I hope everyone has been having some luck with their internship search! In February, I applied to a ton of internships – through J-connect, corporate websites, and from some other internship databases. Now, I’m beginning to hear back from companies, and have even done a few interviews already. Last week, I had several phone interviews because I was unable to interview in person. Although I generally don’t mind interviews, phone interviews tend to make me a bit nervous. There are always awkward pauses and the interviewer can’t completely get a sense of who I am. However, I think they went pretty well, and I was able to have some in-depth conversations about my interests and experiences.
For this blog entry, I wanted to compile a list of some of the most helpful interview tips I’ve read and heard. Although applying for internships may seem daunting, the interview, whether in person or over the phone, seems to be the most important part of the process for many employers.
1. Do your research! You should know about the company, especially the company’s mission and core values. Use some similar vocabulary during the interview to show that you’re actually interested in that particular position. Oftentimes, we apply to so many similar internships that they all run together, but it’s important to show the interviewer that their company and their opportunities are a priority for you.
2. In addition to studying the “About Us” section of a company’s website, you should also take a look to see what the company has been up to lately. Many corporate websites have a news and events section, or just Google the company. Understanding the projects that they are currently working on will show the interviewer that you are already up to speed on the company’s work.
3. Bring a few copies of your resume, your cover letter, recommendations, and any other documents that relate to the internship. Even if the person interviewing you has already seen your resume, you should always bring an updated version. I bought an official looking notepad/portfolio at the bookstore and always bring that along with copies of all of my internship documents. If an interviewer mentions computers or graphic design, I can just pull out my graphic design portfolio instead of having to describe it. Also, this will show the interviewer that you are prepared and organized.
4. Always get to the interview location early and be especially polite. I usually try to get to the office about 20 minutes before the scheduled interview so I can sit down and collect my thoughts before the meeting. Usually a secretary or assistant will greet you, so make sure to be polite and friendly to anyone you see in the office. These could potentially be your coworkers, so it’s important to make a good impression.
5. During the interview, focus on being calm, cool, and collected. Try not to speak too fast or too much, as this may make you seem flustered and nervous. I always try to have an actual conversation with the interviewer, as opposed to a basic question and answer because it calms my nerves and makes the interview more natural.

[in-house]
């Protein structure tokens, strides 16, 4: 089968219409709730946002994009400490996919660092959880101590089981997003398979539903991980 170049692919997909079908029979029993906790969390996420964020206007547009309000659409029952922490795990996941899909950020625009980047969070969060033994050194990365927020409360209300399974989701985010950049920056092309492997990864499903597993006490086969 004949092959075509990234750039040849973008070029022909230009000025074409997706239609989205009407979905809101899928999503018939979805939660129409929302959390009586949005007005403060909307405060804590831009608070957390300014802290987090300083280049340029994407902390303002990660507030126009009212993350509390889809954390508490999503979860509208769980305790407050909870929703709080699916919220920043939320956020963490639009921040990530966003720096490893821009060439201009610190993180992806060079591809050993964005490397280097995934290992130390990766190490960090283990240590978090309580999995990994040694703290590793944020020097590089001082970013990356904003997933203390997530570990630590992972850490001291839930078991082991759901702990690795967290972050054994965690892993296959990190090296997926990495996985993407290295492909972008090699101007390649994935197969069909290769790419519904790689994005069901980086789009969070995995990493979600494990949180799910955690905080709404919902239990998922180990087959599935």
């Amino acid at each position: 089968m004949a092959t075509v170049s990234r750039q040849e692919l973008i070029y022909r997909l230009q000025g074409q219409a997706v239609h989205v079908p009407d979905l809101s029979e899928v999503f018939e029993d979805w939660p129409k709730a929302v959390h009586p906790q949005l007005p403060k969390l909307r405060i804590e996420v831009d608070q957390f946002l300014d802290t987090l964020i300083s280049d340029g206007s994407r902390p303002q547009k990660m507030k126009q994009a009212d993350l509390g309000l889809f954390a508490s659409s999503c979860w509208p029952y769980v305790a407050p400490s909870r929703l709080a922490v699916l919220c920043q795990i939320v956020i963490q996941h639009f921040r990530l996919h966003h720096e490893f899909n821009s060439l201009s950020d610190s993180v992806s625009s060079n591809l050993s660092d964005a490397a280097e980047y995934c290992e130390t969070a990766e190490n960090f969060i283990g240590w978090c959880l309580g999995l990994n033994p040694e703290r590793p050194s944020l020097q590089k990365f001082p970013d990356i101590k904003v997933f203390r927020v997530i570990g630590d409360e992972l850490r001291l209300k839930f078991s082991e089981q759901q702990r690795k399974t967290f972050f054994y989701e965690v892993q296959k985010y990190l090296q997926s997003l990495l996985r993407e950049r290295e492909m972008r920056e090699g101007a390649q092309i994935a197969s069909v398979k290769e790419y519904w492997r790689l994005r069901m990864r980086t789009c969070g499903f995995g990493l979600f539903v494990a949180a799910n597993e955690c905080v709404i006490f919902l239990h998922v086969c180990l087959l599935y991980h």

6. Prepare some questions beforehand. An interviewer will always ask you if you have any other questions or comments after they are done, and I find they really appreciate a few questions. Depending on the type of company and nature of the internship position, you can ask about what a typical day in that internship is like, what their favorite part of working for that company is, what type of corporate/office culture exists there, etc. Generally, students have trouble coming up with questions to ask the interviewer, but you must have something that you’re curious about and the Interviewer will always be happy to answer these types of questions.
7. Be positive! Even if you did not love a previous work experience, you should not bad-mouth that company or person. After all, it was a learning experience. Throughout the interview, make sure to speak positively and maintain eye contact with the interviewer. You want to seem engaged, optimistic, and professional.
8. Follow up with the interviewer. The next day, always send a thank you note. it can be a brief email thanking the interviewer for their time or a more elaborate hand-written note. No matter what, you should always send a thank you. The interviewer took time out of their day to meet with you. Also, a follow-up note shows that you are really interested in the position and are waiting to hear back.
Of course, there are dozens of interview strategies, but I think this covers the most basic tips. Essentially, you just want to seem professional and mature. It needs to be obvious that you will fit in at the office, perform well, and actually benefit the group or company by interning there. I hope everyone’s doing well with their internship search and starting to hear back about interviews and the next steps in the internship process! Good Luck!!